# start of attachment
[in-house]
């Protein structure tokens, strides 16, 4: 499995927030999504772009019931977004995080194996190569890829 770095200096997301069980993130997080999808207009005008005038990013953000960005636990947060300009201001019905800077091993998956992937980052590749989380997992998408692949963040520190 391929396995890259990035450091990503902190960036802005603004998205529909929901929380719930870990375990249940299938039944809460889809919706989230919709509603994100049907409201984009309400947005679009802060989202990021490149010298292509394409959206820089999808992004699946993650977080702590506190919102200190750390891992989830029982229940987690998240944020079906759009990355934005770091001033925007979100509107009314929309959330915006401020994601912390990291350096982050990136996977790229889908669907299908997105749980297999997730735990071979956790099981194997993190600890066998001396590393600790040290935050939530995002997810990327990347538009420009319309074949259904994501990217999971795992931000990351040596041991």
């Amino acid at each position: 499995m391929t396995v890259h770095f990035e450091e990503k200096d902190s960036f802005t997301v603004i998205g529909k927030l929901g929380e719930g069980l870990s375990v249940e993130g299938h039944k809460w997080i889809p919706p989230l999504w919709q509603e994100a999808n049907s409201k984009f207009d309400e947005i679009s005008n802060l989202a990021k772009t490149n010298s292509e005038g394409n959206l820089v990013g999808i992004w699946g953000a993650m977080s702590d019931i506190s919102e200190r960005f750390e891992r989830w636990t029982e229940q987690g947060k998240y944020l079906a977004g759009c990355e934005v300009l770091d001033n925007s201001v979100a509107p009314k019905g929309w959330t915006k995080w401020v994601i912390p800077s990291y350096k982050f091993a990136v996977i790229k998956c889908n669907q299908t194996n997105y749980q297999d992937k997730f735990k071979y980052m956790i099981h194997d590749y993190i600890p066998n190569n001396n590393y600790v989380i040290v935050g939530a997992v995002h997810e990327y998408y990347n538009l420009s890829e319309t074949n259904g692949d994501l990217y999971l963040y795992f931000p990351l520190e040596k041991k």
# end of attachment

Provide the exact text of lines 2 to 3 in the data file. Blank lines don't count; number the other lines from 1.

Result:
């Protein structure tokens, strides 16, 4: 499995927030999504772009019931977004995080194996190569890829 770095200096997301069980993130997080999808207009005008005038990013953000960005636990947060300009201001019905800077091993998956992937980052590749989380997992998408692949963040520190 391929396995890259990035450091990503902190960036802005603004998205529909929901929380719930870990375990249940299938039944809460889809919706989230919709509603994100049907409201984009309400947005679009802060989202990021490149010298292509394409959206820089999808992004699946993650977080702590506190919102200190750390891992989830029982229940987690998240944020079906759009990355934005770091001033925007979100509107009314929309959330915006401020994601912390990291350096982050990136996977790229889908669907299908997105749980297999997730735990071979956790099981194997993190600890066998001396590393600790040290935050939530995002997810990327990347538009420009319309074949259904994501990217999971795992931000990351040596041991």
């Amino acid at each position: 499995m391929t396995v890259h770095f990035e450091e990503k200096d902190s960036f802005t997301v603004i998205g529909k927030l929901g929380e719930g069980l870990s375990v249940e993130g299938h039944k809460w997080i889809p919706p989230l999504w919709q509603e994100a999808n049907s409201k984009f207009d309400e947005i679009s005008n802060l989202a990021k772009t490149n010298s292509e005038g394409n959206l820089v990013g999808i992004w699946g953000a993650m977080s702590d019931i506190s919102e200190r960005f750390e891992r989830w636990t029982e229940q987690g947060k998240y944020l079906a977004g759009c990355e934005v300009l770091d001033n925007s201001v979100a509107p009314k019905g929309w959330t915006k995080w401020v994601i912390p800077s990291y350096k982050f091993a990136v996977i790229k998956c889908n669907q299908t194996n997105y749980q297999d992937k997730f735990k071979y980052m956790i099981h194997d590749y993190i600890p066998n190569n001396n590393y600790v989380i040290v935050g939530a997992v995002h997810e990327y998408y990347n538009l420009s890829e319309t074949n259904g692949d994501l990217y999971l963040y795992f931000p990351l520190e040596k041991k």